Low- and moderate-income residents are exempt from the minimum bill. But the rate set this summer by the SCC for all other Dominion customers drew pushback from consumer advocates and solar developers, who said it’s so high that it negates any cost savings and will discourage solar developers from launching shared solar projects for anyone other than low-income customers.
As part of their push to expand shared solar to Southwest Virginia, advocates are again focusing on the minimum bill question. They’ve suggested commissioning a study to quantify the actual costs and benefits of shared solar to determine the extent of any cost-shifting; such an analysis wasn’t done before the Dominion rate was set.
They point to Gov. Glenn Youngkin’s recently released energy plan, which says the state should make it easier for consumers to benefit from alternative sources of electricity, such as shared solar.
“What I’m getting from this SCC group is a signal from the General Assembly that your time is up,” said Robert Kell of Appalachian Voices, a nonprofit that participated in the work group and has supported other efforts to expand solar energy into Virginia’s coalfields. “This program is about equity. It should be available to all Virginia customers, not just a few.
“We’re at a moment where we don’t want state policy, we don’t want effective utility lobbying, to hold back our ability to drive the clean industry economy and hold back our region’s ability to tap into the jobs and economic benefits that shared solar would provide for our neck of the woods.”
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Why the legislation doesn’t cover the whole state
Shared solar proponents said they were caught by surprise when the 2020 legislation left out both Appalachian Power and Old Dominion Power, a unit of Kentucky Utilities that serves a small piece of far Southwest Virginia.
All three of the state’s investor-owned utilities had been part of the original bill to create shared solar programs in Virginia. But by the time the legislation made it through committees and came to a vote, it had been pared back to Dominion only.
Electric cooperatives also studying shared solar
Nonprofit co-ops account for about 16% of Virginia’s electric customers
A separate work group is evaluating shared solar programs for the regions served by Virginia’s member-owned electric cooperatives.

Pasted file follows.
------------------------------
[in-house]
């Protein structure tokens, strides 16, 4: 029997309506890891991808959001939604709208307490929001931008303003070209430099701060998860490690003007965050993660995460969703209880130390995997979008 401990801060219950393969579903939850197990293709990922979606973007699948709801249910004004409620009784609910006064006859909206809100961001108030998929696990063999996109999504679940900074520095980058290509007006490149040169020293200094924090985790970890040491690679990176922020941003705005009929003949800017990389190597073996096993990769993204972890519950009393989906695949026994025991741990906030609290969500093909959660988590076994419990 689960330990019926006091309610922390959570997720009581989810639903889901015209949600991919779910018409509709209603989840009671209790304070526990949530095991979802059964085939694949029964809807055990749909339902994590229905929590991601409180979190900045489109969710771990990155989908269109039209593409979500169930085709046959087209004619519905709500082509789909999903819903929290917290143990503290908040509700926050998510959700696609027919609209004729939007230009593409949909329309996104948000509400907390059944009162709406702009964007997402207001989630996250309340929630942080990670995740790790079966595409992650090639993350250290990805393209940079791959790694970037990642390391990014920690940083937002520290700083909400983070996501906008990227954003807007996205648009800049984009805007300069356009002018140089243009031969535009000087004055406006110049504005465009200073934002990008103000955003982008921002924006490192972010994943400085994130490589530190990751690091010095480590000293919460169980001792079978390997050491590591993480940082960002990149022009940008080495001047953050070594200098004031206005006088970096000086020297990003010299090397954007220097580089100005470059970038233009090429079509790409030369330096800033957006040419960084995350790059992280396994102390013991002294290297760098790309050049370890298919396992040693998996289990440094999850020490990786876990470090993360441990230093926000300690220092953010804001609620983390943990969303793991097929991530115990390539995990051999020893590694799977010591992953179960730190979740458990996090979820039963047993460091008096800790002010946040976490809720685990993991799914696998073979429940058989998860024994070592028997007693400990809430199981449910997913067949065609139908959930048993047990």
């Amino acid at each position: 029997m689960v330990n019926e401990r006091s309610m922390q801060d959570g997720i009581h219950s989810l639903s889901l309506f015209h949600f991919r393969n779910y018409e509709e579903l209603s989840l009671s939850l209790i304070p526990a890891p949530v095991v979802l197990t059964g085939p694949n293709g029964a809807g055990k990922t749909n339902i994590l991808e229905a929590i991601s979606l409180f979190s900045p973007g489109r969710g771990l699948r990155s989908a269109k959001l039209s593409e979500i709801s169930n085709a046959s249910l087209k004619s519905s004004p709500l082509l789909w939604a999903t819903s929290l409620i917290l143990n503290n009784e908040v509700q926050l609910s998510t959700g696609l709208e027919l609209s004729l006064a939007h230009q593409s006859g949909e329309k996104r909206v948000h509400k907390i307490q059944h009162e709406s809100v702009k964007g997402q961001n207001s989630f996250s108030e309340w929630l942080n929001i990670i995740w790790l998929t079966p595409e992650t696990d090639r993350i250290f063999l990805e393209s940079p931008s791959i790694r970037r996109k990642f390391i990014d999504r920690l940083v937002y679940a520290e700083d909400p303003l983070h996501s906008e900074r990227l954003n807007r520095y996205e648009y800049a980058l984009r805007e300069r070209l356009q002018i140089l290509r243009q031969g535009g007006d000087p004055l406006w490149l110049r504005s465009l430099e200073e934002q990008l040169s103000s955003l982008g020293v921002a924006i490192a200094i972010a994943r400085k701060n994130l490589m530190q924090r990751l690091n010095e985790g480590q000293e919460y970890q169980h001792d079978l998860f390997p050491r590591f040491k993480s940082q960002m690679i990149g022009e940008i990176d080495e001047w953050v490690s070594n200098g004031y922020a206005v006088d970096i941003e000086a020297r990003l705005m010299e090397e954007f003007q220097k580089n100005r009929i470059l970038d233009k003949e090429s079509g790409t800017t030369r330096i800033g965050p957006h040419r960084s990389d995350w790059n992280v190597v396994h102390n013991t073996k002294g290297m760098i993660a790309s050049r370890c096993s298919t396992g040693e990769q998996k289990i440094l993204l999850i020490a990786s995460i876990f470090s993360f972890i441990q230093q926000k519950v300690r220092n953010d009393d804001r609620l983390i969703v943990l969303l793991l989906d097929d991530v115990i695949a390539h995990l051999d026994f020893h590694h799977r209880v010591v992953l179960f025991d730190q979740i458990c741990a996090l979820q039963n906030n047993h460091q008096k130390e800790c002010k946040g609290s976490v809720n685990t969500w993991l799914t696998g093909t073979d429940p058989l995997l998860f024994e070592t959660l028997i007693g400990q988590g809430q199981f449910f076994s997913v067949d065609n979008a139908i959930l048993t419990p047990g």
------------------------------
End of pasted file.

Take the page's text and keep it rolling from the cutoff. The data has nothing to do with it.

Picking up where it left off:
Co-ops account for about 16% of the state’s electric customers, according to the Virginia State Corporation Commission. They’re nonprofits that are owned by ratepayers and run by local boards, although they’re also regulated by the SCC.
Virginia’s 13 co-ops range in size from the 7,000-member Craig-Botetourt Electric Cooperative to co-ops on the outskirts of Washington that are more than 25 times that large, said Andrew Vehorn, vice president of member and public affairs for the Virginia, Maryland and Delaware Association of Electric Cooperatives.
Those disparities in size and demographics make mandates complicated, he said.
“How programs look to a 7,000-customer utility vs. a 200,000-customer utility is very different,” he said. “So we always try to preserve that flexibility to let the local boards design the programs that work best for them.”
Vehorn’s association partnered with the Coalition for Community Solar Access to convene the work group, whose report is due to the General Assembly by the end of the month.
This is new territory for the CCSA, which typically has focused on investor-owned utility markets, said Charlie Coggeshall, its director of policy and regulatory affairs.
With co-ops, it’s important to not undermine the autonomy of local boards, he said. The work group should enable opportunities, not force them; he said the result of the meetings could be a consensus to ensure that there are no legal barriers for co-ops that want to develop shared solar, rather than a set of hard-and-fast mandates.
Pricing also is a “balancing act,” Vehorn said. “Co-ops are very sensitive to any type of subsidy or transfer of cost amongst folks,” he said. “We don’t have shareholders, we only have ratepayers. So if there’s a cost to be shifted, there’s nowhere else for it to go. … We want to make the service available to all of the members that want it without creating a subsidy for the other members that don’t want to participate in the program.”